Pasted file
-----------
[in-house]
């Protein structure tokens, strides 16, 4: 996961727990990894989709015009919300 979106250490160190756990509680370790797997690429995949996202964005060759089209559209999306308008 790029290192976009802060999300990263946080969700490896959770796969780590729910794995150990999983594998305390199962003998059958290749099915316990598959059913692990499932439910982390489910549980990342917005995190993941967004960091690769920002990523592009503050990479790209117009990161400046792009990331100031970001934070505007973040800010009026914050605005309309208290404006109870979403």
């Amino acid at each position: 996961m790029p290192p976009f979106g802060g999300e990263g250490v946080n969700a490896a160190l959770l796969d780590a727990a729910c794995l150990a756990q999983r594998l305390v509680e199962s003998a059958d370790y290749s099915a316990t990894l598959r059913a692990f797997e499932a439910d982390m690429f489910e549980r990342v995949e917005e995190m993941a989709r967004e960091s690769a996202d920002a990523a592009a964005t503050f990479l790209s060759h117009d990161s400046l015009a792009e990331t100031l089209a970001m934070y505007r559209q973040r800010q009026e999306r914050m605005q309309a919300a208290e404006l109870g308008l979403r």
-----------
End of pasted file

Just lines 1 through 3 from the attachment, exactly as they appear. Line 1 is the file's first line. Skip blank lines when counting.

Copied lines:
[in-house]
């Protein structure tokens, strides 16, 4: 996961727990990894989709015009919300 979106250490160190756990509680370790797997690429995949996202964005060759089209559209999306308008 790029290192976009802060999300990263946080969700490896959770796969780590729910794995150990999983594998305390199962003998059958290749099915316990598959059913692990499932439910982390489910549980990342917005995190993941967004960091690769920002990523592009503050990479790209117009990161400046792009990331100031970001934070505007973040800010009026914050605005309309208290404006109870979403």
């Amino acid at each position: 996961m790029p290192p976009f979106g802060g999300e990263g250490v946080n969700a490896a160190l959770l796969d780590a727990a729910c794995l150990a756990q999983r594998l305390v509680e199962s003998a059958d370790y290749s099915a316990t990894l598959r059913a692990f797997e499932a439910d982390m690429f489910e549980r990342v995949e917005e995190m993941a989709r967004e960091s690769a996202d920002a990523a592009a964005t503050f990479l790209s060759h117009d990161s400046l015009a792009e990331t100031l089209a970001m934070y505007r559209q973040r800010q009026e999306r914050m605005q309309a919300a208290e404006l109870g308008l979403r």